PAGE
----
Stalagmometric method

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The stalagmometric method is one of the most common methods for measuring surface tension. The principle is to measure the weight of the drops of the fluid falling from the capillary glass tube, and then calculate the surface tension of the specific fluid which we are interested in. We know the weight of each drop of the liquid by counting the number of the drops falling out. From this we can determine the surface tension [1] [2]


A stalagmometer, straight form.

A stalagmometer is a device for investigating surface tension using the stalagmometric method. It is also called a stactometer or stalogometer. The device is based on a capillary glass tube whose middle section is widened. In terms of the volume of the drop, it could be calibrated to the same size based on the design of the stalagmometer. The part of the bottom of the device is narrowed down to let the fluid fall out from the tube in a shape of drop.[2][3] In the experiments, the drops of the specific fluid are flowing slowly from the tube in a vertical direction. The drops hanging on the bottom of the tube start to fall when the volume of the drop reaches the maximum value which is dependent on the characteristic of the solution. In this moment, the weight of the drops is in an equilibrium state with the surface tension. Based on the Tate’s law:[4]

\ mg=2\pi r \sigma

The drop is falling when the weight (mg) is equal to the circumference (2πr) multiplied by the surface tension (σ). The surface tension can be calculated provided the radius of the tube (r) and mass of the fluid droplet (m) are known. Alternatively, since the surface tension is proportional to the weight of the drop, the fluid of interest may be compared to a reference fluid of known surface tension (typically water):

\frac {m_1}{\sigma_1}=\frac {m_2}{\sigma_2}

In the equation, m1 and σ1 can be the mass and surface tension of the reference fluid, and m2 and σ2 can be the mass and surface tension of the fluid we want to investigate. If we take water as a reference fluid, then:

\sigma=\sigma_{H_2O}\times\frac {m}{m_{H_2O}}

If the surface tension of water is known, we can calculate the surface tension of the specific fluid from the equation. The weight of more drops we measure, the more precise we calculate the surface tension from the equation.[2] One thing we need to notice is that keeping the stalagmometer clean is really important so as to get meaningful reading. There are commercial tubes for stalagmometric method in three kinds of size: 2.5, 3.5, and 5.0 (ml). The size of 2,5 (ml) is suitable for small volume and low viscosity, of 3.5 (ml) for relatively high viscous fluid, of 5.0 (ml) for large volume and low viscosity, 2,5 (ml) for small volume and high viscosity and are flexible for different size of most of the fluids.[5]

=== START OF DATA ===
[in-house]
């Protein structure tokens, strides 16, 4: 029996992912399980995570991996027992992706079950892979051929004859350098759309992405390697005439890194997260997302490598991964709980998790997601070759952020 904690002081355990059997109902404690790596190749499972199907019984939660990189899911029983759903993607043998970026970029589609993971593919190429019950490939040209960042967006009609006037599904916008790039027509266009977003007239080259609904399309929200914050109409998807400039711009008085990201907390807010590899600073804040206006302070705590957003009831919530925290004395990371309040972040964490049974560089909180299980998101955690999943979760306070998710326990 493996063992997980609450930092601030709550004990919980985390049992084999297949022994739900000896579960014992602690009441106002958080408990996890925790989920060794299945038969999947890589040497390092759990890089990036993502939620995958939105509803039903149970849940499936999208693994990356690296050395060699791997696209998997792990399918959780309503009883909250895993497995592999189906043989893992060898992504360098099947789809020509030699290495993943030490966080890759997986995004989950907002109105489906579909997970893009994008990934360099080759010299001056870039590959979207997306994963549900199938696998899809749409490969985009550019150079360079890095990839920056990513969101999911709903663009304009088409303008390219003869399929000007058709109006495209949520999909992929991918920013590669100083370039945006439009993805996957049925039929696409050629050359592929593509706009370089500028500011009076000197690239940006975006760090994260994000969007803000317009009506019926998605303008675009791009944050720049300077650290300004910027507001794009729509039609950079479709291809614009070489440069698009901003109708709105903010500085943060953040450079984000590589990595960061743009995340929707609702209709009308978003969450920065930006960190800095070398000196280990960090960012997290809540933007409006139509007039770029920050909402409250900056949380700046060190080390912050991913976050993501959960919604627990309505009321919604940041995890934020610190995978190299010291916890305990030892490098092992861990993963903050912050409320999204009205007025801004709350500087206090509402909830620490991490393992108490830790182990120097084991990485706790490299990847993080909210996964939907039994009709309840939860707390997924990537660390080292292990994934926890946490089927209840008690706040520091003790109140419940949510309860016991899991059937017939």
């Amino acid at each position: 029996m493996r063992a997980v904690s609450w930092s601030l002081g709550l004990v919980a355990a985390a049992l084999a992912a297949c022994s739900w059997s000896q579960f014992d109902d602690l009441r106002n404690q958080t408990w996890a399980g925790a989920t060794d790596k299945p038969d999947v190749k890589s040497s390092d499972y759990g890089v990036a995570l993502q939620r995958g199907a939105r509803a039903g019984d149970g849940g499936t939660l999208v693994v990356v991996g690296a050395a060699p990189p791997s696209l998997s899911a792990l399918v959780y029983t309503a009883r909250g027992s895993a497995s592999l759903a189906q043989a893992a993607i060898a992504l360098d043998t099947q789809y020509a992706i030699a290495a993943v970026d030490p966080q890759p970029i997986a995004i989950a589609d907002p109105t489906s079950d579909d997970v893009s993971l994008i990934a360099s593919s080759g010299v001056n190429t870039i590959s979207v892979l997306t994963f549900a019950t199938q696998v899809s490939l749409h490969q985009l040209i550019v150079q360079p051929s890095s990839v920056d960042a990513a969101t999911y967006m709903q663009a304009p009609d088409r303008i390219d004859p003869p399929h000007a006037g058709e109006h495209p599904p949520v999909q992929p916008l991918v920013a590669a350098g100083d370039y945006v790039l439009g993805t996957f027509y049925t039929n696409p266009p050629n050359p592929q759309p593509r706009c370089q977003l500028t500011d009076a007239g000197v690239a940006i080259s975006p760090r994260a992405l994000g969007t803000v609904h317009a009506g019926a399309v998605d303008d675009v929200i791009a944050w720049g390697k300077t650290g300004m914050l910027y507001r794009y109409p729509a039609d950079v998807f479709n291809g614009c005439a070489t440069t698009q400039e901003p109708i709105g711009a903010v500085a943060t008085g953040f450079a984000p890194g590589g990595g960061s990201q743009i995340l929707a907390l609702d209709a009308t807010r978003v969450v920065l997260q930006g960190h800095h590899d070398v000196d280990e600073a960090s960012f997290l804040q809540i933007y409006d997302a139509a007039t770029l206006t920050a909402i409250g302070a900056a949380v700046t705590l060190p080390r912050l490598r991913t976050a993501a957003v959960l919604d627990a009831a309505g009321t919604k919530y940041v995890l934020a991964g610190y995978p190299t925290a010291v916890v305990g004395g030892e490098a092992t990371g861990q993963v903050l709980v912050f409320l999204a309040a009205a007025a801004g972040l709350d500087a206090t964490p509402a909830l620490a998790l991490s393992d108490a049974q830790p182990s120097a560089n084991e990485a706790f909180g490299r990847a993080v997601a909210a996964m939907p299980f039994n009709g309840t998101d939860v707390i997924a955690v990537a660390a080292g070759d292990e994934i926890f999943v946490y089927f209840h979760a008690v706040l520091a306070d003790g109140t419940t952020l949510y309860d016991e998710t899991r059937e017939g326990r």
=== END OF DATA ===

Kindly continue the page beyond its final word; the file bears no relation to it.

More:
Modified method[edit]

During the experiment, we may sizes of the drops each time, thus reduce the precision of value of the surface tension. The stalagmometric method was currently improved by S. V. Chichkanov and his colleagues[1] that they modify the experiment to measure the weight of the drops in a fixed number rather than directly measure the number of the drops. The modified method to determine the surface tension based on the weight of the drops in a fixed number can be more precise than the original method based on the number of drops, especially for the fluid which surface is highly active. The advantage of the modified method is that it actually get more precise value of the surface tension and reduce the duration of experiments.[1]

Alternative instrument[edit]

A "survismeter" is claimed to produce ultra-accurate results of surface tension along with viscosity, interfacial tension, wetting coefficient and density data. The survismeter is said to be more accurate and safer for volatile, flammable, and carcinogenic liquids.[citation needed]


  1. ^ a b c Sergey V. Chichkanov, Victoriya E. Proskurina, Vitaly A. Myagchenkov (2002). ["" "Estimation of Micelloformation Critical Concentration for Ionogenic and Non-Ionogenic Surfactants on the Data of modified Stalagmometric Method"]. Butlerov Communications 3 (9): 33–35. 
  2. ^ a b c
  3. ^
  4. ^ T. Tate, Philos. Mag. 22, 176 (1864).
  5. ^